Recent Research on Canons Regular in the German Empire of the 11th and 12th Centuries
Historische Zeitschrift: No. 224 (1977)
For decades the reform movement of the canons of the 11th and 12th centuries remained to a great degree unnoticed by historians. The Premonstratensians, who in this report are treated only in passing, have to be regarded as a certain exception. Cluny, Gorze, Hirsau and the reform papacy fill the spectrum of church and monastic reform of this period. But for about twenty years now the significance of the canons regular has more and more become the focus of attention. And today you can no longer avoid ascribing to them an essential portion of the deep reaching reform efforts of the time. Their heyday can be situated in the first half of the 12th century. During this time they contributed not only a series of popes – Honorius II, Innocent II, Lucius II, as well as Hadrian IV shortly after mid-century and finally Gregory VIII in the second half of the century – but they also gave inestimable momentum for the area of the German Empire, which forms the basis of this report. As expected, this is the case for the spiritual and intellectual interests, but, perhaps more decisively, as we can recognize today, also for the areas of constitutional law and politics.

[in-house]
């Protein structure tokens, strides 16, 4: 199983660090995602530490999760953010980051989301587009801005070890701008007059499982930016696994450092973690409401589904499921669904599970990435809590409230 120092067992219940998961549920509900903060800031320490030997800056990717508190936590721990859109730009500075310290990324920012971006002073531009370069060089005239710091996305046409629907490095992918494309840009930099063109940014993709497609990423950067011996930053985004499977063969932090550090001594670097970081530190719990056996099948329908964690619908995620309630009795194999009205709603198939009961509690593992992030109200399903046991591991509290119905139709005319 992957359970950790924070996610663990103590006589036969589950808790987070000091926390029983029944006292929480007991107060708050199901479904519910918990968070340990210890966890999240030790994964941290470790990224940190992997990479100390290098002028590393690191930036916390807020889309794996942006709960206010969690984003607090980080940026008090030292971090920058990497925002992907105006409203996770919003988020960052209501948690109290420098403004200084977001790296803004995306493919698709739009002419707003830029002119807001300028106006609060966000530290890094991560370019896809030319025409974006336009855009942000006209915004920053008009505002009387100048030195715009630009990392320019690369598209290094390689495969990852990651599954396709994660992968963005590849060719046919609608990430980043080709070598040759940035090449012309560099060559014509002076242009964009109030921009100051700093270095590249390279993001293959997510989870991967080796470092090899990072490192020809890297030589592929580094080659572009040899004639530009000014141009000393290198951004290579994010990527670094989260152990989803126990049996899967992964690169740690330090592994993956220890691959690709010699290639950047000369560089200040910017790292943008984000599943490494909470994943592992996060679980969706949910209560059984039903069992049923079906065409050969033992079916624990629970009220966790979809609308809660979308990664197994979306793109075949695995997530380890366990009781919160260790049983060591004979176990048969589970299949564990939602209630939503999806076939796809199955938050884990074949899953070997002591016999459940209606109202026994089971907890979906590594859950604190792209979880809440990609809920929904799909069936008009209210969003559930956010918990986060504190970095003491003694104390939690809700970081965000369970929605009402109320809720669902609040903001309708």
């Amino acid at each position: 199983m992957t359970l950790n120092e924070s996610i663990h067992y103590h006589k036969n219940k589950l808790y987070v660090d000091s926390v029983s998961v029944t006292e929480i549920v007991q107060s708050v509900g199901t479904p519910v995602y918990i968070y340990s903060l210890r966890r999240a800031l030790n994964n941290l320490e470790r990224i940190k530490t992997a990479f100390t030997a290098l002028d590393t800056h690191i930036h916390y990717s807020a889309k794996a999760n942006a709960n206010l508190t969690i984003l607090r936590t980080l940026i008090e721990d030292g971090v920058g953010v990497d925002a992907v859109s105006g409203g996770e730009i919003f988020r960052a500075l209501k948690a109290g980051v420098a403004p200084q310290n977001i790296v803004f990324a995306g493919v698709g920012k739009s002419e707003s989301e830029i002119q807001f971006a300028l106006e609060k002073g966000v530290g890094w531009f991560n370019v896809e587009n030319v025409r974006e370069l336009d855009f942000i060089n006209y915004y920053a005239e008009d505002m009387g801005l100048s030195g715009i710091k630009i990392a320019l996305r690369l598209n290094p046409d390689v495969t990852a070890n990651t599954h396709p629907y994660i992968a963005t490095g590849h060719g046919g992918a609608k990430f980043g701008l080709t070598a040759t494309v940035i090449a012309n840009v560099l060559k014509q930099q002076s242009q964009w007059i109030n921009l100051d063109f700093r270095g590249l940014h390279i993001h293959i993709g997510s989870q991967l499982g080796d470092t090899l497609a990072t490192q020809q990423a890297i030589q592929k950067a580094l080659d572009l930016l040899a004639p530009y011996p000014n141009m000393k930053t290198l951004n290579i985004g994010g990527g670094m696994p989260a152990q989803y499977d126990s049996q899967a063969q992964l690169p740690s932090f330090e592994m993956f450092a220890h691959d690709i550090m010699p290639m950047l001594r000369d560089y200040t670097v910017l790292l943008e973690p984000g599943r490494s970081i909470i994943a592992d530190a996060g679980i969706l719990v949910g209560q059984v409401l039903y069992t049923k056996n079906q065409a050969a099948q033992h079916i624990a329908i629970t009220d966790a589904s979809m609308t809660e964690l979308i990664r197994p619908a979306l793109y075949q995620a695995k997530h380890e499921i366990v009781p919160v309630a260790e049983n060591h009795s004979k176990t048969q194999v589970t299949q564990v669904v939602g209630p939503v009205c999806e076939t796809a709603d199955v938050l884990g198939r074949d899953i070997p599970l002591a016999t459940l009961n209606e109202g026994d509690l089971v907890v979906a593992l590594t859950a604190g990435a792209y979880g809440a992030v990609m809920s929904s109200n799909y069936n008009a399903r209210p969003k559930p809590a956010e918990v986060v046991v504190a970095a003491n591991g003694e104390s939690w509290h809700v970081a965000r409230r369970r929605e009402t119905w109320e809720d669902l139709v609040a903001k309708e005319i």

Unquestionably the impressive work of Charles Dereine must be placed at the beginning of a research report on canons regular, even if he doesn’t consider the German canons regular as the focal point. In a number of articles, beginning in 1946 with Vie commune, règle de Saint Augustin et chanoines réguliers au XIe siècle, he brought the canonical reform altogether into the consciousness of historical science and published the sum of his results in the extensive encyclopedia article Chanoines. Here is available the first scientifically based overview about the history of canons, therefore of clerics, that is to say, canons living in a community. Whether they lived at a cathedral church or in a monastery, their form of life was codified in the 816 reform statutes of Aachen, which were generally binding for the first time. Then in the first half of the 11th century, reform groups among them of an eremitical character began to orient themselves to the vita apostolica and the life of the early church as well as (since the 2nd half of the 11th century) the model of life handed on by Augustine and his clerical community. These, who were now called canons regular as opposed to the “secular canons” who remained outside of the reform, shortly after 1100 divided up into the more traditional ordo antiquus and the more radical ordo novus. This, among other things, brought about the later splitting off of the Premonstratensians.